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Denial of Motor Vehicle Defect Petition

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National Highway Traffic Safety Administration, (NHTSA), Department of Transportation.


Denial of a petition for a defect investigation.


This notice sets forth the reasons for denying a petition (DP14-003) submitted to NHTSA 49 U.S.C. 30162, 49 CFR part 552, requesting that the agency open “an investigation into low-speed surging in the 2006-2010 Toyota Corolla [vehicles] with ETCS-i, in which the brakes fail to stop the vehicle in time to prevent a crash.”

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Mr. Stephen McHenry, Vehicle Control Division, Office of Defects Investigation, NHTSA, 1200 New Jersey Avenue SE., Washington, DC 20590. Telephone 202-366-4883. Email

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1.0 Introduction

Interested persons may petition NHTSA requesting that the agency initiate an investigation to determine whether a motor vehicle or item of replacement equipment does not comply with an applicable motor vehicle safety standard or contains a defect that relates to motor vehicle safety. 49 U.S.C. 30162(a)(2); 49 CFR 552.1. Upon receipt of a properly filed petition the agency conducts a technical review of the petition, material submitted with the petition, and any additional information. 49 U.S.C. 30162(c); 49 CFR 552.6. After considering the technical review and taking into account appropriate factors, which may include, among others, allocation of agency resources, agency priorities, and the likelihood of success in litigation that might arise from a determination of a noncompliance or a defect related to motor vehicle safety, the agency will grant or deny the petition. 49 U.S.C. 30162(d); 49 CFR 552.8.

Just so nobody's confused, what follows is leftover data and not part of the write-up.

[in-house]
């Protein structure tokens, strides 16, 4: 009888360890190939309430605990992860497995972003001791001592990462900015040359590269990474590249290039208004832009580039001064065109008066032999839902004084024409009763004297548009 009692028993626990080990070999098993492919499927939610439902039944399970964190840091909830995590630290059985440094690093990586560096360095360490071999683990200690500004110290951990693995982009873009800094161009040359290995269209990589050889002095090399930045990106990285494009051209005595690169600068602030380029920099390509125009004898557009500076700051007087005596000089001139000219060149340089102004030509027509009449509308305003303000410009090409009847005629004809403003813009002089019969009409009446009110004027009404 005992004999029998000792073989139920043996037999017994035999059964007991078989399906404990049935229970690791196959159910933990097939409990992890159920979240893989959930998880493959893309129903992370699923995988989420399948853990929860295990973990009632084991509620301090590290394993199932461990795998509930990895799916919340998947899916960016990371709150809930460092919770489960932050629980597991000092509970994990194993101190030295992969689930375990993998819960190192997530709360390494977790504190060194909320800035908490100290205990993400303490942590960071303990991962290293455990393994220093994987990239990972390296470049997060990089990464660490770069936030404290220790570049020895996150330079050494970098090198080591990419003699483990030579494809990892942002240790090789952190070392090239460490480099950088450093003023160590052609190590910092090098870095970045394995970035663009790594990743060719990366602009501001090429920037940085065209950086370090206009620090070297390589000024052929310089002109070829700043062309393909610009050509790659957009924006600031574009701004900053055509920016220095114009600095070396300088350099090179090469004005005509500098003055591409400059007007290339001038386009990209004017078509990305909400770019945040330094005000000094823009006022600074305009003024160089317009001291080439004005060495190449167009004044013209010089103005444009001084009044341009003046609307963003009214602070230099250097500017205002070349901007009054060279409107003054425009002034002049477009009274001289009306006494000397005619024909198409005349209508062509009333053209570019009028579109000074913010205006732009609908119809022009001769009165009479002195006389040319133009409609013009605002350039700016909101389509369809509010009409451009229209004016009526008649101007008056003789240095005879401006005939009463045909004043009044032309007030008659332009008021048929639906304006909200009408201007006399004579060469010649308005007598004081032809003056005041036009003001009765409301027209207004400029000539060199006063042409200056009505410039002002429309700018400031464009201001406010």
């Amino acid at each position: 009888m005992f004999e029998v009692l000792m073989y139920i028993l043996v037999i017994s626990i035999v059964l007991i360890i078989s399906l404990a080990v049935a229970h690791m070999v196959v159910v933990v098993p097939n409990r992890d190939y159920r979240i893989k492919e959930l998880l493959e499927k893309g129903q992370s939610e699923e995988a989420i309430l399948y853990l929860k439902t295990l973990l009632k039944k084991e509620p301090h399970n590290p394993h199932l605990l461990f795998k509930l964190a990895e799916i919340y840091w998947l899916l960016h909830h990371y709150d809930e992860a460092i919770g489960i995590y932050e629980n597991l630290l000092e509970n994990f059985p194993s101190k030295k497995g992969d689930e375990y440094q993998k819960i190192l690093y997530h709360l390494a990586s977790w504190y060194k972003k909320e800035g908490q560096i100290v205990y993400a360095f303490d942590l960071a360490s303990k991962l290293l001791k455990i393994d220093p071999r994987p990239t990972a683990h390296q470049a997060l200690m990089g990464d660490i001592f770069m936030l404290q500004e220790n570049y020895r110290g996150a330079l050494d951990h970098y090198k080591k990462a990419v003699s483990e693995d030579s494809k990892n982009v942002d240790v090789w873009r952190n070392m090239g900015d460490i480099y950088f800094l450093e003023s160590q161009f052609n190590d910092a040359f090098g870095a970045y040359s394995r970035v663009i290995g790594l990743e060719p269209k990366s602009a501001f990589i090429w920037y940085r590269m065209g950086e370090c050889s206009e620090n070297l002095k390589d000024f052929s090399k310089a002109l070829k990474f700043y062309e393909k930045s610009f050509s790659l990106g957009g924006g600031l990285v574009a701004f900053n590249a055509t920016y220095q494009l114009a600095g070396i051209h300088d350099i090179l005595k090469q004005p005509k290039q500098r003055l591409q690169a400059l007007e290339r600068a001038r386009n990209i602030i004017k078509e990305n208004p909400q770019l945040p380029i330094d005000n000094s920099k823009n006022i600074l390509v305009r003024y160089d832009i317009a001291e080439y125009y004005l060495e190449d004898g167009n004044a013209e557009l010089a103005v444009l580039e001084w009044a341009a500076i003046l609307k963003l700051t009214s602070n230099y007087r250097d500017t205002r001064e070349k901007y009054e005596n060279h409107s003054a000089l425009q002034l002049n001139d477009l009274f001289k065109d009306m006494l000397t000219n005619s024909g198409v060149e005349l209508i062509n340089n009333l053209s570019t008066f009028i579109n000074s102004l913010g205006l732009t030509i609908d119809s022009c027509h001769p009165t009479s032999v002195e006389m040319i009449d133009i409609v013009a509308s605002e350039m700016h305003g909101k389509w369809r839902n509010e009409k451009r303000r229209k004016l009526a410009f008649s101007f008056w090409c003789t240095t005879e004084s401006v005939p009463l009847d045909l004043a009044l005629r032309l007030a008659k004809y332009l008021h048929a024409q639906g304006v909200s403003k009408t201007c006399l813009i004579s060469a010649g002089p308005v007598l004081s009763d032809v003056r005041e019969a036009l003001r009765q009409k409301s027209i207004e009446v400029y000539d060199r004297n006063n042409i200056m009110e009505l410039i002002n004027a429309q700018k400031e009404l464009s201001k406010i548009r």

2.0 Petition Background Information

In a letter dated September 11, 2014, Mr. Robert Ruginis requested that NHTSA open “an investigation into low-speed surging in the 2006-2010 Toyota Corolla [vehicles] with ETCS-i, in which the brakes fail to stop the vehicle in time to prevent a crash.” Mr. Ruginis based his request upon multiple low-speed “surge events” allegedly experienced by his wife in their model year (MY) 2010 Toyota Corolla, the latest of which resulting in a crash into a parked vehicle on June 8, 2014. Mr. Ruginis makes the following claims in support of his petition: (1) The Event Data Recorder (EDR) readout of his wife's crash supports her account of vehicle acceleration after she applied the brake; (2) NHTSA has never investigated surges in low-speed crashes in Toyota vehicles; (3) a software expert has identified vulnerabilities in Toyota's ETCS-i source code; (4) there are other similar incidents of “surge at low speed or no speed” in Toyota Corolla vehicles in NHTSA's consumer complaint database; and (5) surges in low-speed parking scenarios are a safety problem.

NHTSA has reviewed the material cited by the petitioner. The results of this review and our analysis of the petition's merits are set forth in the DP14-003 Petition Analysis Report, published in its entirety as an appendix to this notice.

For the reasons presented in the petition analysis report after a thorough assessment of the potential risks to safety, it is unlikely that an order concerning the notification and remedy of a safety-related defect would be issued as a result of granting Mr. Ruginis's petition. After full consideration of the potential for finding a safety related defect in the vehicle and in view of the need to allocate and prioritize NHTSA's limited resources to best accomplish the agency's mission, the petition is respectfully denied.

Appendix—Petition Analysis—DP14-003

1.0 Introduction

On September 12, 2014, the National Highway Traffic Safety Administration (NHTSA) received a September 11, 2014, letter from Mr. Robert Ruginis petitioning the agency “for an investigation into low-speed surging in the 2006-2010 Toyota Corolla [vehicles] with ETCS-i, in which the brakes fail to stop the vehicle in time to prevent a crash.” The letter provides the following basis for the request: